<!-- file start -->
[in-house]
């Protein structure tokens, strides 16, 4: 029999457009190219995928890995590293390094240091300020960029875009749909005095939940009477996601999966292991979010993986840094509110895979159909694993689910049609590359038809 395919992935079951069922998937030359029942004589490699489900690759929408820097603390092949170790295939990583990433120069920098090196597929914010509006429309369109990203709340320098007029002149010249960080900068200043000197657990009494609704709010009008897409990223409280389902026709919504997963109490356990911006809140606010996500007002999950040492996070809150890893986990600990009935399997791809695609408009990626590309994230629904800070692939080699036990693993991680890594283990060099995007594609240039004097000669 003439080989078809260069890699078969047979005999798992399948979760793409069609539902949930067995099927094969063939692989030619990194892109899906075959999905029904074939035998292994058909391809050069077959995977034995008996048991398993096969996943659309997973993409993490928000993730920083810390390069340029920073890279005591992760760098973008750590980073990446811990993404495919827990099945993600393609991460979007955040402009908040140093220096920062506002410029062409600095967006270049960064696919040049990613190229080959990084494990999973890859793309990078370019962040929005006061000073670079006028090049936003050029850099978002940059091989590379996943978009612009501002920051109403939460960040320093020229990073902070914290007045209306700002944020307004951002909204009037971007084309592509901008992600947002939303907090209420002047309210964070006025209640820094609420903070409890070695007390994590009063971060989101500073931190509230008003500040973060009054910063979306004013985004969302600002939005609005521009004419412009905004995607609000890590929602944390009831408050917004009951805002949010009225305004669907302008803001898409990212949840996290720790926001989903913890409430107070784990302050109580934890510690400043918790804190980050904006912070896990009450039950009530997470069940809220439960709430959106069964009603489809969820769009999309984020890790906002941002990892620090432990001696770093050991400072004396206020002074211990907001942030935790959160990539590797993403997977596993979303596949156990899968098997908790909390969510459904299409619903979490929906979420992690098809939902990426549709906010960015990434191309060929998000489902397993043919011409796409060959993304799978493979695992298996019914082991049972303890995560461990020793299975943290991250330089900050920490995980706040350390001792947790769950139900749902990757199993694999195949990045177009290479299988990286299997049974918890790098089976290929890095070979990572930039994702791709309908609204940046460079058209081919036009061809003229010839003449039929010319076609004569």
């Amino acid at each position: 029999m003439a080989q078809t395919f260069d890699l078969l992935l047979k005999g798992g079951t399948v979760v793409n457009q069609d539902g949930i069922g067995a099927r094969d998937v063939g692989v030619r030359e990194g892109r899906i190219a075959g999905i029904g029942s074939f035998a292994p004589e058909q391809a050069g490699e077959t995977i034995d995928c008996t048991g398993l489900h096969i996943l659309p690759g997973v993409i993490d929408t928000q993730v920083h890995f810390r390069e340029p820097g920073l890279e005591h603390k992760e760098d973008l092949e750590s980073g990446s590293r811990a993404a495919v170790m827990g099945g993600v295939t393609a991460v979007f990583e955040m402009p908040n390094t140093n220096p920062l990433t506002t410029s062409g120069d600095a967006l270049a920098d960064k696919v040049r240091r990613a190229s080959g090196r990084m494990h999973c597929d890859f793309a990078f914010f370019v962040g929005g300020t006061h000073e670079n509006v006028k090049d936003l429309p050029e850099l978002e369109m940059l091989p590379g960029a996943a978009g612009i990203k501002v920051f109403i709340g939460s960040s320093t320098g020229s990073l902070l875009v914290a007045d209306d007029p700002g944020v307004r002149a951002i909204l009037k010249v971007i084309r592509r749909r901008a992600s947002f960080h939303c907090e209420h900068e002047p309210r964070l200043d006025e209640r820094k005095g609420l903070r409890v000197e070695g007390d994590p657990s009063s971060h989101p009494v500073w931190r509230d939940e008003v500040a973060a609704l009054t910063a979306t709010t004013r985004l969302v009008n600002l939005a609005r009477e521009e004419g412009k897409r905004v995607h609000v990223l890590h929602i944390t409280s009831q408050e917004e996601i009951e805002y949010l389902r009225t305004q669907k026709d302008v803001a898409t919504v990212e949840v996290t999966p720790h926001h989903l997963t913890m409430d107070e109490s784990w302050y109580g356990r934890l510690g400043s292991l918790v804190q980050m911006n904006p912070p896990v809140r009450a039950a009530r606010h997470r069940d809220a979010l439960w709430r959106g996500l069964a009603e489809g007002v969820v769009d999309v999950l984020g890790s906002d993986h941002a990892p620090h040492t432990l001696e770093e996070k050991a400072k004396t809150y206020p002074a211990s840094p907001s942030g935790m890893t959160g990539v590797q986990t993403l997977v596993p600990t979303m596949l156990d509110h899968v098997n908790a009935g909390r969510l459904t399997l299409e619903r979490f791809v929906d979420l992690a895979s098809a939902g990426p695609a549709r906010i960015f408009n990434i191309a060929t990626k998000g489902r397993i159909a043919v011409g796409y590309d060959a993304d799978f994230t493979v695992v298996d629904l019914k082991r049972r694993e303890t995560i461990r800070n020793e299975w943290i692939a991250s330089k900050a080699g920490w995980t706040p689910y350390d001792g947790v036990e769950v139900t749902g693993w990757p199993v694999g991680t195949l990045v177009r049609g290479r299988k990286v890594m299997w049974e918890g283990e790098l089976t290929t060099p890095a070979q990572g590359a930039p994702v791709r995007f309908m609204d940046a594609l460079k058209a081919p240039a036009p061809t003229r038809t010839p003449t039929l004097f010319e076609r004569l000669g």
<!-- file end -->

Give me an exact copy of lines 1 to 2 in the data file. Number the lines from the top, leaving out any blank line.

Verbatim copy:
[in-house]
């Protein structure tokens, strides 16, 4: 029999457009190219995928890995590293390094240091300020960029875009749909005095939940009477996601999966292991979010993986840094509110895979159909694993689910049609590359038809 395919992935079951069922998937030359029942004589490699489900690759929408820097603390092949170790295939990583990433120069920098090196597929914010509006429309369109990203709340320098007029002149010249960080900068200043000197657990009494609704709010009008897409990223409280389902026709919504997963109490356990911006809140606010996500007002999950040492996070809150890893986990600990009935399997791809695609408009990626590309994230629904800070692939080699036990693993991680890594283990060099995007594609240039004097000669 003439080989078809260069890699078969047979005999798992399948979760793409069609539902949930067995099927094969063939692989030619990194892109899906075959999905029904074939035998292994058909391809050069077959995977034995008996048991398993096969996943659309997973993409993490928000993730920083810390390069340029920073890279005591992760760098973008750590980073990446811990993404495919827990099945993600393609991460979007955040402009908040140093220096920062506002410029062409600095967006270049960064696919040049990613190229080959990084494990999973890859793309990078370019962040929005006061000073670079006028090049936003050029850099978002940059091989590379996943978009612009501002920051109403939460960040320093020229990073902070914290007045209306700002944020307004951002909204009037971007084309592509901008992600947002939303907090209420002047309210964070006025209640820094609420903070409890070695007390994590009063971060989101500073931190509230008003500040973060009054910063979306004013985004969302600002939005609005521009004419412009905004995607609000890590929602944390009831408050917004009951805002949010009225305004669907302008803001898409990212949840996290720790926001989903913890409430107070784990302050109580934890510690400043918790804190980050904006912070896990009450039950009530997470069940809220439960709430959106069964009603489809969820769009999309984020890790906002941002990892620090432990001696770093050991400072004396206020002074211990907001942030935790959160990539590797993403997977596993979303596949156990899968098997908790909390969510459904299409619903979490929906979420992690098809939902990426549709906010960015990434191309060929998000489902397993043919011409796409060959993304799978493979695992298996019914082991049972303890995560461990020793299975943290991250330089900050920490995980706040350390001792947790769950139900749902990757199993694999195949990045177009290479299988990286299997049974918890790098089976290929890095070979990572930039994702791709309908609204940046460079058209081919036009061809003229010839003449039929010319076609004569």